Kareem Abdul-Jabbar (born Ferdinand Lewis Alcindor, Jr. on April 16, 1947) is an American former professional basketball player and current assistant coach. He was known as Lew Alcindor before changing his name in the fall of 1971, several years after converting to Islam. He is considered one of the greatest players of all time. He has also had numerous television and movie appearances.
Early life[change | change source]
Ferdinand Lewis Alcindor, Jr., was born in Harlem, New York City, on April 16, 1947.His family was not poor: His father was a graduate of the famed Juilliard School of Music in virtuoso trombone. He attended Power Memorial High School in New York.
College[change | change source]
Alcindor went to college at UCLA. When he played on the freshman team, it beat the UCLA varsity team that had won two national championships. When he played on the varsity team, it won three national championships. The Bruins were 80-2 when Alcindor. When Alcindor was at UCLA, the NCAA did not allow the dunk, so he developed a hook shot called the skyhook. Alcindor also got a degree in history.
Professional basketball career[change | change source]
Alcindor was drafted by the Milwaukee Bucks in the 1969 NBA Draft. He lead the league in scoring twice with the Bucks. He also won three MVP awards with them. In 1975, Abdul-Jabbar was traded to the Los Angeles Lakers. He won three more MVP awards with them, as well as five championships. Abdul-Jabbar played in the NBA until 1989. When he left, he had scored 38,387 points, which is more than any other player has. He was also one of the ten most accurate players, and blocked the third-most shots. Abdul-Jabbar was placed in the Basketball Hall of Fame in 1995.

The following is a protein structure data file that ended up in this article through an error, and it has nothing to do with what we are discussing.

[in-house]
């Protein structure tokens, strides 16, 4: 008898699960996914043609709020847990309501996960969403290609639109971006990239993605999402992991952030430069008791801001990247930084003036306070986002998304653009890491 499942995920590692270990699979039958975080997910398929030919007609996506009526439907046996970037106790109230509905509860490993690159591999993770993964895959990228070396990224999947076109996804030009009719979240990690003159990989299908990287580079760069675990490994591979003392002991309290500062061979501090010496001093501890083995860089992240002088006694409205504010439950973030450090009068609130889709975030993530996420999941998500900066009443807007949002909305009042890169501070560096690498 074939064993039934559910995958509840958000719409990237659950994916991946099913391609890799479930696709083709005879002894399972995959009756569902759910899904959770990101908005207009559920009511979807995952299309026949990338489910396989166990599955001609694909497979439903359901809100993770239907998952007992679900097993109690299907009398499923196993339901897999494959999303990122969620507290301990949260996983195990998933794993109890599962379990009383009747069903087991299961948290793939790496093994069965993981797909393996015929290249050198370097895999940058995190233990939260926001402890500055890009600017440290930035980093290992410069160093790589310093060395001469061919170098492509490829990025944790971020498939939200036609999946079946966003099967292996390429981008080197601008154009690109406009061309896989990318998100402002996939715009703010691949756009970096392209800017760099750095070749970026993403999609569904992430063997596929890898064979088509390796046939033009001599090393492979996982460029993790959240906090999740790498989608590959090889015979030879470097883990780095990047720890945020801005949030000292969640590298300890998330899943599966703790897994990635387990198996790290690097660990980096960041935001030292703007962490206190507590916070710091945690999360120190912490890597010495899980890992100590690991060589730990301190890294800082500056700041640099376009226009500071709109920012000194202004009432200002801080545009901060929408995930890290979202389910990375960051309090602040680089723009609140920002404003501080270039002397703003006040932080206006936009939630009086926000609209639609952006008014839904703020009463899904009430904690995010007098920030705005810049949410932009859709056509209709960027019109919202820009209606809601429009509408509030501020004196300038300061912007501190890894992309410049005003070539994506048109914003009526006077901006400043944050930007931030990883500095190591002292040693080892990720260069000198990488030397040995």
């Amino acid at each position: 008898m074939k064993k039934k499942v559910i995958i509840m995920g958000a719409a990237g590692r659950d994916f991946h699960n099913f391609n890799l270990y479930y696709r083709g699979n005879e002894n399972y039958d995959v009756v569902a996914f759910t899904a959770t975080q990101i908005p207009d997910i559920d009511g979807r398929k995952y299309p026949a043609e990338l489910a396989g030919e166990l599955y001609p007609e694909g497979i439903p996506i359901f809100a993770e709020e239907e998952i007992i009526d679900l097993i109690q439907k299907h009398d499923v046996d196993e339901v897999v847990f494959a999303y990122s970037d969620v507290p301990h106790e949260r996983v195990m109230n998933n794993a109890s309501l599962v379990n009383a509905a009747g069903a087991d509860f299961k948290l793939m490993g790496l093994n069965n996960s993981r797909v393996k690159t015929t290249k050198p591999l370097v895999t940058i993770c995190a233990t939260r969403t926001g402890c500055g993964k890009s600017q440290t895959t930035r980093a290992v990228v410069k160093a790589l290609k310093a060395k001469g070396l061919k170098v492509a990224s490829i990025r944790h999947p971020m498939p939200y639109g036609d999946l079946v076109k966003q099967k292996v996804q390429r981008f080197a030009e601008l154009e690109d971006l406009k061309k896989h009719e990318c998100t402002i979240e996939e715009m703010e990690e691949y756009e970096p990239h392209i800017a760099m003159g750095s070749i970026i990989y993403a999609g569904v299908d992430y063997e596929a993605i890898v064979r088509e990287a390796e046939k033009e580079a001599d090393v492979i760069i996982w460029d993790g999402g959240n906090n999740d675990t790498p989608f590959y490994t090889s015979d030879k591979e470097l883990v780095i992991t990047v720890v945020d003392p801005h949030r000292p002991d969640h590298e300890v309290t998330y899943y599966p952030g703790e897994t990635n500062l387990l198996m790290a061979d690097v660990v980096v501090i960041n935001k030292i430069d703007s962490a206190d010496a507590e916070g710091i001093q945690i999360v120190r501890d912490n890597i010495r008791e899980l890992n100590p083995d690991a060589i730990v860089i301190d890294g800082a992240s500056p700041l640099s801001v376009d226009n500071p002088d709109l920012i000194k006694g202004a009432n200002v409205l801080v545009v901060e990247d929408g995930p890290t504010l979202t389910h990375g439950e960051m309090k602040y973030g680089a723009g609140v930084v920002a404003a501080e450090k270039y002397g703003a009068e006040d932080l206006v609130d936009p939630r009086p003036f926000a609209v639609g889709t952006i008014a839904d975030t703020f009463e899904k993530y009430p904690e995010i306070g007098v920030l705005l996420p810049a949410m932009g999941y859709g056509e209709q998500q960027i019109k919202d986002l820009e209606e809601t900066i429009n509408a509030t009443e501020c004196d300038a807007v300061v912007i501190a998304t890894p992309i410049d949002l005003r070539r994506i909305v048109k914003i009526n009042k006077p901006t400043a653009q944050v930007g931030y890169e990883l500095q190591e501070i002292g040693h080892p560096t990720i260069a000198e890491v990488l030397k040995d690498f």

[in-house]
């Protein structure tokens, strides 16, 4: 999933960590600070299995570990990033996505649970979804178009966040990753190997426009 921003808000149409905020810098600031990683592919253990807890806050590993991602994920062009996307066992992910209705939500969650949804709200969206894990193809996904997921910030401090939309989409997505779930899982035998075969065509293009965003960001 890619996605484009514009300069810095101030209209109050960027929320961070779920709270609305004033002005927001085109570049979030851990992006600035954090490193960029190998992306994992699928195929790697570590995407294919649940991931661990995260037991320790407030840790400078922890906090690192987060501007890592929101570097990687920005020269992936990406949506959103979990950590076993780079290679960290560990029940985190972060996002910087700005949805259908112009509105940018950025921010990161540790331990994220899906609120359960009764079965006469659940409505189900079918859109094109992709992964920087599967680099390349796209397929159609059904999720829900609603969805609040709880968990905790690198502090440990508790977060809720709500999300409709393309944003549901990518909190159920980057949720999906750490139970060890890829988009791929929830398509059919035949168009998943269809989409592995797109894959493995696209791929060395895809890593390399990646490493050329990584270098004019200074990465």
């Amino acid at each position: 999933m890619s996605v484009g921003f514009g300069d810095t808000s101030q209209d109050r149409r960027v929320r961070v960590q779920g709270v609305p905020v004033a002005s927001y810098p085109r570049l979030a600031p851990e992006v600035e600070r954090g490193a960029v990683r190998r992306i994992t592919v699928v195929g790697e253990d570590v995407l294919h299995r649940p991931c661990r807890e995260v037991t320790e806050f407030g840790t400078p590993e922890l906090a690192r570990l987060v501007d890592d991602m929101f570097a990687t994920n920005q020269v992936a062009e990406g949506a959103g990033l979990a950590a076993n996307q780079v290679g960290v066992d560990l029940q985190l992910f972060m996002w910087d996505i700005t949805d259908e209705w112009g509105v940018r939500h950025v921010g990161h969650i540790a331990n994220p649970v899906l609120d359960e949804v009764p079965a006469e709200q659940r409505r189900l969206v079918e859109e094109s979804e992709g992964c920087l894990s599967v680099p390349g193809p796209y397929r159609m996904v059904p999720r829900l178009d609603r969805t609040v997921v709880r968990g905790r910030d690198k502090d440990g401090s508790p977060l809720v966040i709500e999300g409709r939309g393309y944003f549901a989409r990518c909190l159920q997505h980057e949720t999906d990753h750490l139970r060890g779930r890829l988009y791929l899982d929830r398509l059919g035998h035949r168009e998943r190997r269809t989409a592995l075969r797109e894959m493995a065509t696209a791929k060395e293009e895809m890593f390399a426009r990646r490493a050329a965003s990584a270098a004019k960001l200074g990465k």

Outside of basketball[change | change source]
Abdul-Jabbar studied martial arts with Bruce Lee, and appears in the Lee movie Game of Death. He is also in the movie Airplane!. Abdul-Jabbar has written several books. Some of them are on basketball, but he has also written a book about the Harlem Renaissance. His book was later made into a documentary movie. Abdul-Jabbar has also been an assistant coach for several NBA teams. Usually, he has helped tall players play better. Abdul-Jabbar has had leukemia from 2009. In total he won the championship in 1971. He accepted Islam after the game. He became an assistant coach after he retired.
References[change | change source]
- Abdul-Jabbar, Kareem (10 Sept. 2019). [EBSCOhost, search.ebscohost.com/login.aspx?direct=true&db=b6h&AN=36699723&site=brc-live "Kareem Abdul-Jabbar"] Check
|url=value (help). EBSCOhost – via search.ebscohost.com/login.aspx?direct=true&db=b6h&AN=36699723&site=brc-live. Check date values in:
- Abdul-Jabbar, Kareem; Raymond Obstfeld (2007). Simon and Schuster. ISBN 978-1-4165-3488-4. Missing or empty
- "Kareem Abdul-Jabbar tells Newark students a tale worth learning". New Jersey Star Ledger. Feb 11, 2011. Retrieved Feb 11, 2011.